Takaful contributions in the Indonesian market grew by around 4.1% to around IDR10.5 trillion (US$777 million) in 2015, slower than the previous year amid a slowdown in the country’s real GDP growth. But the Islamic insurance growth was 2.5 times as fast as that of the conventional insurance segment that posted more modest growth of 1.6%, according to Fitch Ratings.

In its report, “Indonesia Takaful Dashboard”, Fitch says that takaful expanded to account for 6.2% of Indonesia’s insurance market by gross written premiums in 2015, from 2.6% in 2010. Indonesia, the world’s largest Muslim country of more than 200 million, offers vast, untapped potential for takaful products, the report said.

The insurance law introduced in 2014 stipulates that conventional insurance/reinsurance companies have to spin off their Shariah divisions when the combined “tabarru” funds (the funds contributed by participants) and investment funds of the participants of the relevant sharia unit are at least equal to 50% of the total insurance or, in any event, within 10 years from the promulgation of the law. Fitch expects the mandatory spin-off regulation to stimulate growth and competitiveness of the Indonesian takaful industry in the longer term.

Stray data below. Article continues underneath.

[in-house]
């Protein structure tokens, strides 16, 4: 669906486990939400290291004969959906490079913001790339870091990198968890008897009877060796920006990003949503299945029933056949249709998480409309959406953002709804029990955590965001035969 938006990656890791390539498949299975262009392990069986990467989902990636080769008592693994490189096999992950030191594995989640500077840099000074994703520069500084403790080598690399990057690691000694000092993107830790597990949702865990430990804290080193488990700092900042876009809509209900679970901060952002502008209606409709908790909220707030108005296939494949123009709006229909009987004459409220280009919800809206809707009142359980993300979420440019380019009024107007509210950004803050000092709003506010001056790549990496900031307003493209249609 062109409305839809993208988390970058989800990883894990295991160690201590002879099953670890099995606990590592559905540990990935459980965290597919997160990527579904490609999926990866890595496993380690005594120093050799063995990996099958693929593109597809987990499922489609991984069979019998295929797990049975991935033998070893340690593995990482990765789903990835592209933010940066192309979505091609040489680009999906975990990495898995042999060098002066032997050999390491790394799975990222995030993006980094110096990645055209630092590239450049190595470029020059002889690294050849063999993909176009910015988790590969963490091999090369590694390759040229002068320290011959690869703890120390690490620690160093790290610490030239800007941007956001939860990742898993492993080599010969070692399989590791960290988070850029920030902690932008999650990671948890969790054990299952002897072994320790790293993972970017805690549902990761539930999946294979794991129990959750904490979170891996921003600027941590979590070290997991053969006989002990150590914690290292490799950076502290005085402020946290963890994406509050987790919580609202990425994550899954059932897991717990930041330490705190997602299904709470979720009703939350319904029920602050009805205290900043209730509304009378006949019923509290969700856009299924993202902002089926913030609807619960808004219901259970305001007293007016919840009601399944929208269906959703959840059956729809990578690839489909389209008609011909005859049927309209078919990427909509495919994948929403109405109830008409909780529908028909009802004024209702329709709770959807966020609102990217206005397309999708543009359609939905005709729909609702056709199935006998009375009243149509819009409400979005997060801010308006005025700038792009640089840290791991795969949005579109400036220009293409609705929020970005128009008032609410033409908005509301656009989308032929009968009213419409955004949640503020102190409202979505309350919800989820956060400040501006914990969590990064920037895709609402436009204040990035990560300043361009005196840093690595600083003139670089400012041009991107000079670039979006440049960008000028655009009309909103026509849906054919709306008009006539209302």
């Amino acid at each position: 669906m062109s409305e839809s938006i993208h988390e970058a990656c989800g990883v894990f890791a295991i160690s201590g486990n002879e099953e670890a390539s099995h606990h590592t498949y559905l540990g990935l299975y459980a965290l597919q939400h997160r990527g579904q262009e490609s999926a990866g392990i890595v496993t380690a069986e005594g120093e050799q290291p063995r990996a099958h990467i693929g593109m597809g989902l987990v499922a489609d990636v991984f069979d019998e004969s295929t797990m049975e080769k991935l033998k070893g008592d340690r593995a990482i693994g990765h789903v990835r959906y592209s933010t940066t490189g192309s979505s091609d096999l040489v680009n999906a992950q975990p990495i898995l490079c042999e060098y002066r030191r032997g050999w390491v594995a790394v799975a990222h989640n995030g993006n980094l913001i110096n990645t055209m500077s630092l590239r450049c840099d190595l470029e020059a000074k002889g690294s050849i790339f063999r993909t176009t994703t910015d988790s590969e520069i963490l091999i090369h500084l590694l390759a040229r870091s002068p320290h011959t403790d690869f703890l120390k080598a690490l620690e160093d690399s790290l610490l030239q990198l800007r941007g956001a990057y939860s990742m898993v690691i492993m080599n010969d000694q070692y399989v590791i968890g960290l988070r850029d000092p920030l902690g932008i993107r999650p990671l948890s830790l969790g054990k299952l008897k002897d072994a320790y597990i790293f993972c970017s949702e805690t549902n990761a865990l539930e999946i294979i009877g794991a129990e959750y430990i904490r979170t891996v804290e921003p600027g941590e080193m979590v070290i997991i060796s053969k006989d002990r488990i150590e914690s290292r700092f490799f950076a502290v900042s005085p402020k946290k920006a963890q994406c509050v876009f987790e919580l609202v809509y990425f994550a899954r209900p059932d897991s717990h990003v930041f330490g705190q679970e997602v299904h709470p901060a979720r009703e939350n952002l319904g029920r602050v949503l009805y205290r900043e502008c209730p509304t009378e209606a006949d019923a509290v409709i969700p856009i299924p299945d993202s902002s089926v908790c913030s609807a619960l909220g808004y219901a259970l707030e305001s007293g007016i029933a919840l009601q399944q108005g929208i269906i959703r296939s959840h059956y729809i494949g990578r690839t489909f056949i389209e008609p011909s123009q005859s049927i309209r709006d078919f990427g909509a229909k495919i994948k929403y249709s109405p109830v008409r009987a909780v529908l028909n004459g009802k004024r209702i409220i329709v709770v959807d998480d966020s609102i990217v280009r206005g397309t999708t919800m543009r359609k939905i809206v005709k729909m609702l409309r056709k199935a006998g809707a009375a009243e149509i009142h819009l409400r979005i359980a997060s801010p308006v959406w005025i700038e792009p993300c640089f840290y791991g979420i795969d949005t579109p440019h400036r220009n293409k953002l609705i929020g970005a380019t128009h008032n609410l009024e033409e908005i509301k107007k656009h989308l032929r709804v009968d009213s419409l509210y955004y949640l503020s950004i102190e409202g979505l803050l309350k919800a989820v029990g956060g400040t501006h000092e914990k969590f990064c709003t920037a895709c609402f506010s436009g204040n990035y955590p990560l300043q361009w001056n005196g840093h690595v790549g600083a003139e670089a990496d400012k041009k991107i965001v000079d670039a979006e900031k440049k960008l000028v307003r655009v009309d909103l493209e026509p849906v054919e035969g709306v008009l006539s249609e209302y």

Insurance companies are likely to focus on boosting their Shariah businesses, and gradually enhancing their capacity and capitalisation to achieve the maturity needed to finally be independent of their conventional siblings. Nonetheless, Fitch believes any market consolidation is expected to happen gradually, given the conditions and ample timeframe set by the regulator for insurers to fully develop their takaful units.